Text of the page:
Mental illness can manifest slowly, over a long period of time, or it can onset suddenly through trauma- of which Dany had plenty of during episodes three, four, and five. Her second dragon perished, leaving her with just one child remaining. Her best friend and  most loyal companion was captured, then executed right in front of her eyes. She used Ser Jorah as a literal human shield (and then wept over his death like she hadn’t caused that). Varys betrayed her, as did Tyrion. She had no love in the North and her allies were slowly dwindling. And so when the bells tolled – she wasn’t happy. She was angry. She didn’t come all this way, suffer through so many losses, for Cersei to just surrender. In her eyes, that wasn’t fair, that wasn’t justice. So she took what was hers with fire and blood.

Jon “I don’t want it” Snow

I didn’t think he would have the guts to kill her, not in the way he did. I’m glad he did, however – what other way could she have been killed? The final betrayal. For her to be killed by someone other than Jon (or Arya in my previously mentioned revenge theory) just would not have been right. Jon has always done what was best for the good of the people, something which he gave his own life for in the past. He has never put himself first – which would have made him a great King, in my opinion, but I think he will now become the King Beyond the Wall, pick up where Mance Rayder left off searching for the Horn of Winter.

Jon’s ending is bittersweet. The Night’s Watch is where he wanted to go originally, to escape his bastard status and do his bit to protect the realm. He’s protected the realm, and now he’s escaping his true heritage. In some ways, he is back exactly where he started, with Ghost by his side, and Tormund too. It’s a shame that he will never get to meet Sam and Gilly’s newborn.

Jamie “extremely wicked, shockingly evil, and vile” Lannister

This is the character who’s arc irks me the most. His attempt at redemption is rendered futile by his decision to return to Cersei, and while I have been able to somewhat rationalise it in my head, it’s still pretty shitty. My interpretation is that he really does live by the phrase “the things we do for love”. And he did many, many horrible things for his love – one of which was break Brienne’s heart.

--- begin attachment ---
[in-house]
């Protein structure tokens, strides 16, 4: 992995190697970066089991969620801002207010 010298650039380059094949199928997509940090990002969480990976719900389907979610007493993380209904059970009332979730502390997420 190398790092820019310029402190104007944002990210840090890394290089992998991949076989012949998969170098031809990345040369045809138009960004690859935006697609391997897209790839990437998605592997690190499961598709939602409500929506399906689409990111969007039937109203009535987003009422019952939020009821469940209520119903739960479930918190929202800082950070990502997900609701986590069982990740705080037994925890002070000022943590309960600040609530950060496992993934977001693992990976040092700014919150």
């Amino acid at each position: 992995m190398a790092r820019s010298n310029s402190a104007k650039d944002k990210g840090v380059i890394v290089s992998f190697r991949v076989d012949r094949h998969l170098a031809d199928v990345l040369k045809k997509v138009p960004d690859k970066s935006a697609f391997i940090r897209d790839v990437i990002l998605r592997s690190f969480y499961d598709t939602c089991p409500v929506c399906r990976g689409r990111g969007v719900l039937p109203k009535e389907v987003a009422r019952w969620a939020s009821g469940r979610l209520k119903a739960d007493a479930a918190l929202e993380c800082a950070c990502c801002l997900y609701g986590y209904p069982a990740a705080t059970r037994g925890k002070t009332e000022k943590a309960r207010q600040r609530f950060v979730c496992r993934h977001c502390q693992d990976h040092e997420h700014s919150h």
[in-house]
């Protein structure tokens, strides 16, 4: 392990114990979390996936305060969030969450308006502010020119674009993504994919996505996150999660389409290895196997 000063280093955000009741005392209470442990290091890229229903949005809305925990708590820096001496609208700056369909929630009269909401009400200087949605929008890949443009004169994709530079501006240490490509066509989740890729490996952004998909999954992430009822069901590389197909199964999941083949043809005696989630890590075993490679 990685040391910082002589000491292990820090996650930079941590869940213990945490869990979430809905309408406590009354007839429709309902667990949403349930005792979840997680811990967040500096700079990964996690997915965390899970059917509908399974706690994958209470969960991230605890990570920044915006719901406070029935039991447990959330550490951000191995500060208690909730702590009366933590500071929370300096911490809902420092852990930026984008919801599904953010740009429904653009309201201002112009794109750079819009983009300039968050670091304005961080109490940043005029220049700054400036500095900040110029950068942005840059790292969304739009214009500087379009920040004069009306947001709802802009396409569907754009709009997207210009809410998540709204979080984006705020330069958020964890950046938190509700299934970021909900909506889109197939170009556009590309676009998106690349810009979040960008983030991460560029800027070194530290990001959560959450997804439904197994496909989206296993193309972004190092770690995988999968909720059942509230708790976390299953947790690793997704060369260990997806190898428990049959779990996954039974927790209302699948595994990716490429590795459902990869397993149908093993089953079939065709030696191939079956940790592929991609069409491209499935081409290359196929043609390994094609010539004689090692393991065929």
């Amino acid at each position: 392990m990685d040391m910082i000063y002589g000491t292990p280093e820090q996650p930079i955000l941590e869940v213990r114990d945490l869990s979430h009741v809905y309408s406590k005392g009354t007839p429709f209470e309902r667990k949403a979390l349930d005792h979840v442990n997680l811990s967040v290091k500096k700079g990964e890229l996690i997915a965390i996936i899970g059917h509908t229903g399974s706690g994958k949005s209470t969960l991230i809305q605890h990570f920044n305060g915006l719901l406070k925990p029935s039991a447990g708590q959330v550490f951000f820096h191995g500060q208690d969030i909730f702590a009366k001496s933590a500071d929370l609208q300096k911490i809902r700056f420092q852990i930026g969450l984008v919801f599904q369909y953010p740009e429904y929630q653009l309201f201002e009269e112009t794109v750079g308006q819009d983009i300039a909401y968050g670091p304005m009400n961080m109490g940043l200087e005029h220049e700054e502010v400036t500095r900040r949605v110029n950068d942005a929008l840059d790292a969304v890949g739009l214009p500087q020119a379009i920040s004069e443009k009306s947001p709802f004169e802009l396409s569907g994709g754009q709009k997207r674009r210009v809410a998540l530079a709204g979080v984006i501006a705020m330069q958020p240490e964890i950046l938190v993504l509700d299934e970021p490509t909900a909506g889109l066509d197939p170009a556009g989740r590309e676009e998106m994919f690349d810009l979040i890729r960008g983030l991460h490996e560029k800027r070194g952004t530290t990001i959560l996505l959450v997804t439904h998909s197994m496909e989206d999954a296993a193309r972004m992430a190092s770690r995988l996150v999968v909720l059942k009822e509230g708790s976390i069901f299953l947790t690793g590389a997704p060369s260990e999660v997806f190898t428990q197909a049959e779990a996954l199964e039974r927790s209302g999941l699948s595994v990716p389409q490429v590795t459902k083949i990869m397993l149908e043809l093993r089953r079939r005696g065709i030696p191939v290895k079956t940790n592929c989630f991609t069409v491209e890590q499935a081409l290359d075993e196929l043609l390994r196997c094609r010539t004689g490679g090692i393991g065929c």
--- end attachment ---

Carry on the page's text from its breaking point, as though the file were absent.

I’m not mad that he returned to Cersei, nor am I mad that Tyrion encouraged him – I’m mad that there was no reason to it. Sure, he alluded to Brienne that it was because of how evil he was and that he would only ever truly love his sister, but then what was the point of him leaving? He promised to fight for the living, but I don’t see that as a good enough reason for him to abandon his sister, defeat the army of the dead, and then return to her. His arc wasn’t, in my opinion, thought or planned at all.

Unanswered Questions

Many of the unanswered questions I see floating around are “so who was the Night King?” and “who is Azor Ahai?” and “what was the point in revealing Jon’s parentage?” and so forth. These are questions that the show has not, and cannot, realistically answer.

The origin of the Night King, while briefly depicted by the show with the scene involving the Children of the Forest, is not as of yet explicitly revealed in Martin’s novels. And I doubt he would tell the show runners and writers what he has planned for his books because that would ruin the impact of his novels. And it’s the same with Azor Ahai, the Prince That Was Promised – no one besides Martin knows the answers to who that person is, whether Jon or Dany or Arya is the legendary figure of prophecy reincarnated, because it wasn’t important to the plot of the TV show. It was used as a possible reason for Jon’s resurrection, but not a definitive one; Melisandre follows the Lord of Light, who has never been clear in his reasoning’s for bringing people back from the dead.

The writers have had to, essentially, make up their own plots since they overtook the progress that Martin had made with the novels – in them, the Bolton’s still hold Winterfell, Rickon is alive, and Catelyn Stark is out seeking revenge for the Red Wedding. Politics is a huge underlying theme for Game of Thrones, which I think is what many people overlook at times; the whole narrative is of warring factions, each with their own legitimate claims and accredit that make them worthy or unworthy of ruling.

This is all I’m going to say for now, but I can’t guarantee that I won’t make another post about more aspects of the show/novels in the future. These are all just my thoughts and opinions on the ending of Game of Thrones, and really I just wanted an excuse to talk about it in length. Feel free to agree or disagree with anything I’ve said, I’d love to hear your own thoughts on the show and its ending. And for anyone interested in learning about some of the lore and legend of novels and the show, along with season and novel recaps and interesting theories, then I recommend the YouTube channel “Alt Shift X”.